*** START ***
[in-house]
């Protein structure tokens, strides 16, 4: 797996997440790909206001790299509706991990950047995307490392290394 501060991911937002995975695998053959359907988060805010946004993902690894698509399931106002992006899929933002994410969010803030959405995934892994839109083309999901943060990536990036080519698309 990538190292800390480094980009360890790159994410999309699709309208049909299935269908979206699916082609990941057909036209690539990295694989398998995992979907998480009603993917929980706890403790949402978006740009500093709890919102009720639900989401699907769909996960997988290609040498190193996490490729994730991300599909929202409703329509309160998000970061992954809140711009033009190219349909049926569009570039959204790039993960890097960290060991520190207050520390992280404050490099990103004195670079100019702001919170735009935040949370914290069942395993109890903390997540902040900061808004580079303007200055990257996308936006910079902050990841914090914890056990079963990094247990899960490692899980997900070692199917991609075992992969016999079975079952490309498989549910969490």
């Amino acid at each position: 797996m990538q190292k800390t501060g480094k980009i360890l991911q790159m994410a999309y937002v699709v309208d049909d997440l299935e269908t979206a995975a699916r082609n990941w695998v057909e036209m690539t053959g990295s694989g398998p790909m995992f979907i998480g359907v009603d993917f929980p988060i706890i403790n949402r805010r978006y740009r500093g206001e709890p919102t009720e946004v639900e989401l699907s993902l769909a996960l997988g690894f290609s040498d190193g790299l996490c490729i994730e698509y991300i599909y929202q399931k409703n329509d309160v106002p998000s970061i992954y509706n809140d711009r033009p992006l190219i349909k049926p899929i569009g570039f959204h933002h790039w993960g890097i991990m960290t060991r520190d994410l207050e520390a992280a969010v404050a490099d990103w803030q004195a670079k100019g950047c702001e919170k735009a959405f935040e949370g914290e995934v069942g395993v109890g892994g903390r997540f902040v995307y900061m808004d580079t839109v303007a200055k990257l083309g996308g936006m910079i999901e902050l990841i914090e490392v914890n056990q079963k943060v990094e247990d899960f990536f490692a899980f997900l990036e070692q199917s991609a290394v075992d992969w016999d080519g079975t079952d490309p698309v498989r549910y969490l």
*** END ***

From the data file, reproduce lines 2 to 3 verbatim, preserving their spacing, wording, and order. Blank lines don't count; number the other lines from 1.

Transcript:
């Protein structure tokens, strides 16, 4: 797996997440790909206001790299509706991990950047995307490392290394 501060991911937002995975695998053959359907988060805010946004993902690894698509399931106002992006899929933002994410969010803030959405995934892994839109083309999901943060990536990036080519698309 990538190292800390480094980009360890790159994410999309699709309208049909299935269908979206699916082609990941057909036209690539990295694989398998995992979907998480009603993917929980706890403790949402978006740009500093709890919102009720639900989401699907769909996960997988290609040498190193996490490729994730991300599909929202409703329509309160998000970061992954809140711009033009190219349909049926569009570039959204790039993960890097960290060991520190207050520390992280404050490099990103004195670079100019702001919170735009935040949370914290069942395993109890903390997540902040900061808004580079303007200055990257996308936006910079902050990841914090914890056990079963990094247990899960490692899980997900070692199917991609075992992969016999079975079952490309498989549910969490």
């Amino acid at each position: 797996m990538q190292k800390t501060g480094k980009i360890l991911q790159m994410a999309y937002v699709v309208d049909d997440l299935e269908t979206a995975a699916r082609n990941w695998v057909e036209m690539t053959g990295s694989g398998p790909m995992f979907i998480g359907v009603d993917f929980p988060i706890i403790n949402r805010r978006y740009r500093g206001e709890p919102t009720e946004v639900e989401l699907s993902l769909a996960l997988g690894f290609s040498d190193g790299l996490c490729i994730e698509y991300i599909y929202q399931k409703n329509d309160v106002p998000s970061i992954y509706n809140d711009r033009p992006l190219i349909k049926p899929i569009g570039f959204h933002h790039w993960g890097i991990m960290t060991r520190d994410l207050e520390a992280a969010v404050a490099d990103w803030q004195a670079k100019g950047c702001e919170k735009a959405f935040e949370g914290e995934v069942g395993v109890g892994g903390r997540f902040v995307y900061m808004d580079t839109v303007a200055k990257l083309g996308g936006m910079i999901e902050l990841i914090e490392v914890n056990q079963k943060v990094e247990d899960f990536f490692a899980f997900l990036e070692q199917s991609a290394v075992d992969w016999d080519g079975t079952d490309p698309v498989r549910y969490l």